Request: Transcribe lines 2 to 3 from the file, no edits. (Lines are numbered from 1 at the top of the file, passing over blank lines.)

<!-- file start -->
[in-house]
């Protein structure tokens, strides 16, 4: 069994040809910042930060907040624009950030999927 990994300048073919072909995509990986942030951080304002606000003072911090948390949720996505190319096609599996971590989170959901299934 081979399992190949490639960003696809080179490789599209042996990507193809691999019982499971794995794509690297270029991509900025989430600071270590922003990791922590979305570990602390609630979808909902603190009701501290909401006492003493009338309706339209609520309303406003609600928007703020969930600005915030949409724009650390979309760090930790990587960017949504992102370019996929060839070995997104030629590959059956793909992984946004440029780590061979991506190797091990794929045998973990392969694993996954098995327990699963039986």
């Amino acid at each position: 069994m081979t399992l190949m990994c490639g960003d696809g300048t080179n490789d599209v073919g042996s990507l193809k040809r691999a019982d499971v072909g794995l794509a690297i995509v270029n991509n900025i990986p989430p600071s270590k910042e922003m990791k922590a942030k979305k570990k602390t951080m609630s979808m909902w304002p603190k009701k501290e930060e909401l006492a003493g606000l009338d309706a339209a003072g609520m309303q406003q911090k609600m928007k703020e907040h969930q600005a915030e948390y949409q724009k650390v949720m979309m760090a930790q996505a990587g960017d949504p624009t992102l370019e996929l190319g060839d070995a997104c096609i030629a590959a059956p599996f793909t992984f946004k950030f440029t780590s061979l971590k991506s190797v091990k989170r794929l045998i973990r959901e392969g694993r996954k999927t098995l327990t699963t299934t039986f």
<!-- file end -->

């Protein structure tokens, strides 16, 4: 069994040809910042930060907040624009950030999927 990994300048073919072909995509990986942030951080304002606000003072911090948390949720996505190319096609599996971590989170959901299934 081979399992190949490639960003696809080179490789599209042996990507193809691999019982499971794995794509690297270029991509900025989430600071270590922003990791922590979305570990602390609630979808909902603190009701501290909401006492003493009338309706339209609520309303406003609600928007703020969930600005915030949409724009650390979309760090930790990587960017949504992102370019996929060839070995997104030629590959059956793909992984946004440029780590061979991506190797091990794929045998973990392969694993996954098995327990699963039986």
């Amino acid at each position: 069994m081979t399992l190949m990994c490639g960003d696809g300048t080179n490789d599209v073919g042996s990507l193809k040809r691999a019982d499971v072909g794995l794509a690297i995509v270029n991509n900025i990986p989430p600071s270590k910042e922003m990791k922590a942030k979305k570990k602390t951080m609630s979808m909902w304002p603190k009701k501290e930060e909401l006492a003493g606000l009338d309706a339209a003072g609520m309303q406003q911090k609600m928007k703020e907040h969930q600005a915030e948390y949409q724009k650390v949720m979309m760090a930790q996505a990587g960017d949504p624009t992102l370019e996929l190319g060839d070995a997104c096609i030629a590959a059956p599996f793909t992984f946004k950030f440029t780590s061979l971590k991506s190797v091990k989170r794929l045998i973990r959901e392969g694993r996954k999927t098995l327990t699963t299934t039986f």